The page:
We all know there are certain things the parliament likes to talk about, or try to avoid talking about. One of those things that is briefly discussed without actually exposing too much information is Negative Gearing. It seems to always be a hot topic, but why? We’re sure some people associate the word “negative” as well, something negative… because should we state the obvious? It’s not a positive word. However, is it possible this is just an oxymoron? Now we aren’t here to tell you it’s good or bad, we’re here to give you the information to make an educated decision on your own.
First and foremost you’ll most likely hear the term ‘Negative Gearing’ in regards to investors in the property market. Investors using this method typically are higher income earners. The goal? To invest more in the property market whilst reducing annual income tax bill. If that doesn’t make sense, then we’ll give you one sentence to sum up this concept of investing.
Negative Gearing is investing borrowed finances (money) typically in the property market (property investment) in a way that results in an income loss that can then be claimed as a tax deduction.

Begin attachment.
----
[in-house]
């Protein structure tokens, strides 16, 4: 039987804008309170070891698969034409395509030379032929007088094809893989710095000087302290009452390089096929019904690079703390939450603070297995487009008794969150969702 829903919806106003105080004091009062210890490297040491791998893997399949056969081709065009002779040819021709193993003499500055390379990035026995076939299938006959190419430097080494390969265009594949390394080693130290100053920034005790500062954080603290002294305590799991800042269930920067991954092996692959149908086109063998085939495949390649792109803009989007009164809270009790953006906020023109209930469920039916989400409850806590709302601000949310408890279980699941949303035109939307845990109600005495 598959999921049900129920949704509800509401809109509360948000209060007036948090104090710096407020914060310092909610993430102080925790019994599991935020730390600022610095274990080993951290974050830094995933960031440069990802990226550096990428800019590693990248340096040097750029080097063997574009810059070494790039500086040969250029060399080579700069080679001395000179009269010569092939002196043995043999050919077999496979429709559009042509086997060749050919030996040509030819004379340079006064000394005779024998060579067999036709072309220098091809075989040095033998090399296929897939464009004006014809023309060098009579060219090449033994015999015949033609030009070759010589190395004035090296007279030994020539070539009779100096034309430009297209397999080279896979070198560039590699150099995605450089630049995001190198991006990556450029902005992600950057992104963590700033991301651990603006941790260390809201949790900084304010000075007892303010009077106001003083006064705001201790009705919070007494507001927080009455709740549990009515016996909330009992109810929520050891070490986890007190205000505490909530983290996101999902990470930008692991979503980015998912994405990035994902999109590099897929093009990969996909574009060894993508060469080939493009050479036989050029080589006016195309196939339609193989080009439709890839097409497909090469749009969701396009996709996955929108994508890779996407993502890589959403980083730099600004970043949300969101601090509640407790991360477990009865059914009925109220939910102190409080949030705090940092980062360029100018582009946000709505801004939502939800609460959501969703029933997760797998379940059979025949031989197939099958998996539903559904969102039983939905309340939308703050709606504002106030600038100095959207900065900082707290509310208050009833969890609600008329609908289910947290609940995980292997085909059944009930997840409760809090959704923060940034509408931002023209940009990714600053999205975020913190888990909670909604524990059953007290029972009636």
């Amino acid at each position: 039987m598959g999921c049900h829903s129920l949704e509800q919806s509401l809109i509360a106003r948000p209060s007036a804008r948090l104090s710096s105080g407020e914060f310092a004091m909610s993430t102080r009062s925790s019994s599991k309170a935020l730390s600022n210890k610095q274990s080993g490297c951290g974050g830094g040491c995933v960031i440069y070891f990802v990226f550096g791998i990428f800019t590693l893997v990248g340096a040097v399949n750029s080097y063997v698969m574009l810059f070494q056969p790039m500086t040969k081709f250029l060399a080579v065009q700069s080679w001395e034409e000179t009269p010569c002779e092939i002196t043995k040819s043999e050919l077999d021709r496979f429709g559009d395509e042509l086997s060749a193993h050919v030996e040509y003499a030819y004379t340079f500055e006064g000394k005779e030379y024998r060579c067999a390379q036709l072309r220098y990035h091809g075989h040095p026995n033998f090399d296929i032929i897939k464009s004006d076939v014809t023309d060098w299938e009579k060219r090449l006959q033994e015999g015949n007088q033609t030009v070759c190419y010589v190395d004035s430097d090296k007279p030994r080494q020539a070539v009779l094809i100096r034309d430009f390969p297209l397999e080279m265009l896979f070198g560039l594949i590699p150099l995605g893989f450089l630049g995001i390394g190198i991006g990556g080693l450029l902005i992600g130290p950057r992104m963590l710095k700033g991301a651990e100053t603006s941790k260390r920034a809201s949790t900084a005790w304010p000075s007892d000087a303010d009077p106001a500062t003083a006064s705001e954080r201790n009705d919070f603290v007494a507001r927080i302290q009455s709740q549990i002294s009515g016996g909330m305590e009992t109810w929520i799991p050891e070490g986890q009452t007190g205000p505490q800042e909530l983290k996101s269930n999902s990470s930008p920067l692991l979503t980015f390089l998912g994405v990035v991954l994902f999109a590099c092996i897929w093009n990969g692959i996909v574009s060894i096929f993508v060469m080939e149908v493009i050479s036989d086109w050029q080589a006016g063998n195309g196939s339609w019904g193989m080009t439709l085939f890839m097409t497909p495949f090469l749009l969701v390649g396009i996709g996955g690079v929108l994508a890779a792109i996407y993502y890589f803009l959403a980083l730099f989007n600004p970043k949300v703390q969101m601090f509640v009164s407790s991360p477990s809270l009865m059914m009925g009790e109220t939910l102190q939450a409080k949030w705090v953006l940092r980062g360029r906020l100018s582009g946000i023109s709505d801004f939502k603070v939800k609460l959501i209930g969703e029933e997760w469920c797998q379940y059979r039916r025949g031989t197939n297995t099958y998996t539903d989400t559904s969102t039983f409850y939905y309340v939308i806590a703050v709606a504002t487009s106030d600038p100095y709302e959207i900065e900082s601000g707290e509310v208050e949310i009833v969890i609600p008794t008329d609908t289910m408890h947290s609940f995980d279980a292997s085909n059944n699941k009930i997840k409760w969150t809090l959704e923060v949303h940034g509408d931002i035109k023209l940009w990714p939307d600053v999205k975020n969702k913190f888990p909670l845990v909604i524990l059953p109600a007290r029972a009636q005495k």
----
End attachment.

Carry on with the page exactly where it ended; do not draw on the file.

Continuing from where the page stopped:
If you’re still struggling to understand the concept hopefully after reading this example it can clear some confusion.
John Doe is an avid property investor and he’s just purchased a new unit for $500,000, putting in $150,000 of his own money and borrowing the remaining $350,000. The interest on the borrowed money is currently 10% each year yielding $35,000. John Doe receives weekly rent of $600 or $31,200 yearly. This gives John Doe a taxable loss of $3,800, which he can then use as a reduction on his tax payable on his overall salary income.
Investors using this investment strategy will then apply for an ATO PAYG Withholding Variation to reduce the amount of taxes taken out of the their salaries. This method can allow for a big boost in investor’s personal cash flow.
Now that we’ve got the two important aspects of understanding what Negative Gearing is, stick around for our next release about Negative Gearing and the risk associated with it. Remember, every investment carries risk it’s up to you to decide whether or not you can tolerate the level of risks associated! Head over to take a look at our questionnaire, Think You’re A Risk Taker?, to determine your risk tolerance.